The era of crude oil exports has begun. With the start of the New Year, ConocoPhillips and NuStar Energy LP exported the first shipment of U.S. crude oil into the global market after a 40-year ban. The move underscores the United States’ shift towards a modern energy policy bringing energy security to ourselves and foreign allies.
Sailing from Corpus Christi, Texas, the crude oil was purchased from the Dutch international trading company, Vitol Group, and is set to arrive in Italy. Vitol’s quick response to purchase American crude suggests that predictions of European refineries’ increasing desire to obtain sources of energy from the U.S. are correct. And paired with Russia’s unstable economy due to sanctions, Europe has every reason to turn to the U.S. as a stable source of energy.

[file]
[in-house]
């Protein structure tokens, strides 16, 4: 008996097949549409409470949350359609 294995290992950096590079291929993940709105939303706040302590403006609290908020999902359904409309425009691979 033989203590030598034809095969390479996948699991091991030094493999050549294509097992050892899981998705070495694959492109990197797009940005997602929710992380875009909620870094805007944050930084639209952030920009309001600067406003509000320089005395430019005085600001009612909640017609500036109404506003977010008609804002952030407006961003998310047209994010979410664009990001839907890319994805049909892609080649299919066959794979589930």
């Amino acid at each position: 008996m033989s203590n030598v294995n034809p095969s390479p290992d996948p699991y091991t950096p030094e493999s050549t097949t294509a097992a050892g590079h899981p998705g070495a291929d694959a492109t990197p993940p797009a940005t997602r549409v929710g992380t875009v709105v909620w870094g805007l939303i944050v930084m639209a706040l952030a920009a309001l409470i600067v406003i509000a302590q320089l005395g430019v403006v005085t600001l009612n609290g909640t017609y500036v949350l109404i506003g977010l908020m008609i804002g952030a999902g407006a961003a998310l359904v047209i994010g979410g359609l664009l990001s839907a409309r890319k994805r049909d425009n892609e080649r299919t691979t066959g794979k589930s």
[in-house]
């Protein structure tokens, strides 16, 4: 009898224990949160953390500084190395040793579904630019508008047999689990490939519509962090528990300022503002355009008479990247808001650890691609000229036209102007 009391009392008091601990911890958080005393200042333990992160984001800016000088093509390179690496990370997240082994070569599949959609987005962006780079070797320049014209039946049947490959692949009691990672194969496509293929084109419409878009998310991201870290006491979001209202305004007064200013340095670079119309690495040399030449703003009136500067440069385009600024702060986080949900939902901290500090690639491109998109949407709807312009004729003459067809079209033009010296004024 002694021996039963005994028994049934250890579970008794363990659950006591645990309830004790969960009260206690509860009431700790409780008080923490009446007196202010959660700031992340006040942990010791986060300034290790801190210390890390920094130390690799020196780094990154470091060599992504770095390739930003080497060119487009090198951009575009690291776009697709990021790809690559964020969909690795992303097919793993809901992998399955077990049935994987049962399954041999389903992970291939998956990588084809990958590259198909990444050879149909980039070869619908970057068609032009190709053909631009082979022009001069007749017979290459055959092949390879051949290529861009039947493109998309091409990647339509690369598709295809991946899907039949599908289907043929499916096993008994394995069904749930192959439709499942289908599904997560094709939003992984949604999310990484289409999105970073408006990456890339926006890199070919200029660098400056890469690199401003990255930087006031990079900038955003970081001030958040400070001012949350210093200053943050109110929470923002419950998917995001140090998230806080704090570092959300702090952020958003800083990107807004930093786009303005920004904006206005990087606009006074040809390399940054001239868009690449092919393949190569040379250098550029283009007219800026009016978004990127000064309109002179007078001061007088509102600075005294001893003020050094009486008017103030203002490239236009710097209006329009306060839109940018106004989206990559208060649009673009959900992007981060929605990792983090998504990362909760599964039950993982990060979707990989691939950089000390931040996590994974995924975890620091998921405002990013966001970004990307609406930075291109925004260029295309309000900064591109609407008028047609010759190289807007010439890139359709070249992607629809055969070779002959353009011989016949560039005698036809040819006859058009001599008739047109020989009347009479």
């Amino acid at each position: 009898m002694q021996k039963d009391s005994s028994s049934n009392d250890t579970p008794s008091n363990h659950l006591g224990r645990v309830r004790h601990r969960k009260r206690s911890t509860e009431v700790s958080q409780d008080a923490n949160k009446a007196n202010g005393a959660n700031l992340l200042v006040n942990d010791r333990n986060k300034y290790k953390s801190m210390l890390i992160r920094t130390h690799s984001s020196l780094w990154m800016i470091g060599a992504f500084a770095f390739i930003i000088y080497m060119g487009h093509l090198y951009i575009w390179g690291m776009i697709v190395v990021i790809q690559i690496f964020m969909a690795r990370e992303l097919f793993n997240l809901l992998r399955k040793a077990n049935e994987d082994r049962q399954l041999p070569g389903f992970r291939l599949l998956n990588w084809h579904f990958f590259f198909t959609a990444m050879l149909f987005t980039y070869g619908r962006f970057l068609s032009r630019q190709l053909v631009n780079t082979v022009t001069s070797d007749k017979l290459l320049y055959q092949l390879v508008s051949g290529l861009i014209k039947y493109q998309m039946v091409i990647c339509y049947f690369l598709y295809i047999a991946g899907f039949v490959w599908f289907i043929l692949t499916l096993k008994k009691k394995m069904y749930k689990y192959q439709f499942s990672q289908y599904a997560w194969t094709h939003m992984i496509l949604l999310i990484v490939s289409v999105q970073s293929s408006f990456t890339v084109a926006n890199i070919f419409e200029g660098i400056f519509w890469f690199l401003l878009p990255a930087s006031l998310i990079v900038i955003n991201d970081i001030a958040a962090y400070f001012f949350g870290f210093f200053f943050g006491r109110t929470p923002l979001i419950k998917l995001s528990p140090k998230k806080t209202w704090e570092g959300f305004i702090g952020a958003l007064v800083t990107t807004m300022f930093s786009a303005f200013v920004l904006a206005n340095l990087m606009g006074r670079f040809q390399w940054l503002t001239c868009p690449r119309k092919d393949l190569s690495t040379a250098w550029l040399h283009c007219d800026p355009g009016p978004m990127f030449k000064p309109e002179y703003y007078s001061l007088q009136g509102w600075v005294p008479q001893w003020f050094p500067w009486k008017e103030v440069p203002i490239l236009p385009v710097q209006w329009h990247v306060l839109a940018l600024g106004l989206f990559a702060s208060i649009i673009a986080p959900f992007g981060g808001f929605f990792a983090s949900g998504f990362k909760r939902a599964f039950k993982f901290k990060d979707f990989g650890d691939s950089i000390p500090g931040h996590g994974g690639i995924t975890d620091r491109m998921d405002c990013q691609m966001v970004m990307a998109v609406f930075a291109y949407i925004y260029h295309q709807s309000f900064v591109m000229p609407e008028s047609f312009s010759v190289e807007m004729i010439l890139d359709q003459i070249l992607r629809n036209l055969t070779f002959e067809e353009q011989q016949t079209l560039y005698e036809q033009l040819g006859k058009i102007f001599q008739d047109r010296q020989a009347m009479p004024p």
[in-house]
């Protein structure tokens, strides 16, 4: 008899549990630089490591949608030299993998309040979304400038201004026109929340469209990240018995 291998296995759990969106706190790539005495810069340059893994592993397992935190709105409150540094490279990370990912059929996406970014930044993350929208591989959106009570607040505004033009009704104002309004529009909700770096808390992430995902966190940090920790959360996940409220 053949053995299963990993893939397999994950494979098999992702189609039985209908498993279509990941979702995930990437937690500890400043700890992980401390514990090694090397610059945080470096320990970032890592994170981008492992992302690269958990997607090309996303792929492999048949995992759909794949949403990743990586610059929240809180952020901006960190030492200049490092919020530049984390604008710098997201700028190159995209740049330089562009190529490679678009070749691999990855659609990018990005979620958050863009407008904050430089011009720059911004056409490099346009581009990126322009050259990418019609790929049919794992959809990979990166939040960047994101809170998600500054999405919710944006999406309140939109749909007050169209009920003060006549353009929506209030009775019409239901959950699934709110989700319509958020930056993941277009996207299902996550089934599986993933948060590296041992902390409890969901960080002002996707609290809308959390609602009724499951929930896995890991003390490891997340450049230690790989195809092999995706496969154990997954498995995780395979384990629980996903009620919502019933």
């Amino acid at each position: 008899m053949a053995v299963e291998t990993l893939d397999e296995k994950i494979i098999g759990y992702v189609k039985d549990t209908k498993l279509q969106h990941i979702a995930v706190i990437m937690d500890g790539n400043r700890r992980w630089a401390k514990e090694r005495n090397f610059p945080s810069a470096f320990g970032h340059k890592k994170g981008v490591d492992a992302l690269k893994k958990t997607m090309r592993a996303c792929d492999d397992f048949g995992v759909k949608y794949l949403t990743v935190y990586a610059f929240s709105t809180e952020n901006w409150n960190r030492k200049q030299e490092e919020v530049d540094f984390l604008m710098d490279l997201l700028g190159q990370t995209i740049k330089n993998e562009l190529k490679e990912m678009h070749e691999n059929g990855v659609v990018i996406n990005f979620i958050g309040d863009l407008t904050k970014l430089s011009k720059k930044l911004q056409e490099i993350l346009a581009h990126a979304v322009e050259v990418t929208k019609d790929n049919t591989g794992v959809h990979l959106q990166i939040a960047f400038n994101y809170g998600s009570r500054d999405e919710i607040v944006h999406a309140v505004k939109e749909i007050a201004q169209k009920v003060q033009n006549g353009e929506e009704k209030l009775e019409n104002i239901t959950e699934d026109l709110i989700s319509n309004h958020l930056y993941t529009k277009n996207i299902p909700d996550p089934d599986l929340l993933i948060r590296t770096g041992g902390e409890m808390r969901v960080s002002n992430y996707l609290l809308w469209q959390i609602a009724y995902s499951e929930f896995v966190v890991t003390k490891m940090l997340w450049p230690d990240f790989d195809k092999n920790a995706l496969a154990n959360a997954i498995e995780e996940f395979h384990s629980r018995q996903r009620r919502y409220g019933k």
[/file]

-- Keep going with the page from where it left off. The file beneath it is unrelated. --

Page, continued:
The geopolitical implications of allowing U.S. crude exports are further underscored by increased tensions in the Middle East. According to The Wall Street Journal this, “Serve[s] as a reminder that, despite the sharp fall in oil prices over the last two years, the Middle East, which produces almost one-third of the world’s crude, remains a volatile region.”
The immediate lunge from American companies to export their crude oil is also impressive. Less than two weeks after the federal government lifted the restrictions, ConocoPhillips was the first to export, followed by others including Enterprise Products Partners LP. This swift action highlights America’s capability to export crude oil quickly and efficiently, especially from ports along the Gulf Coast where pipeline infrastructure and American tankers are readily available.
The floodgates have been opened. After 40 years, the United States is exporting crude oil and will further cement its place as the globe’s leader in energy.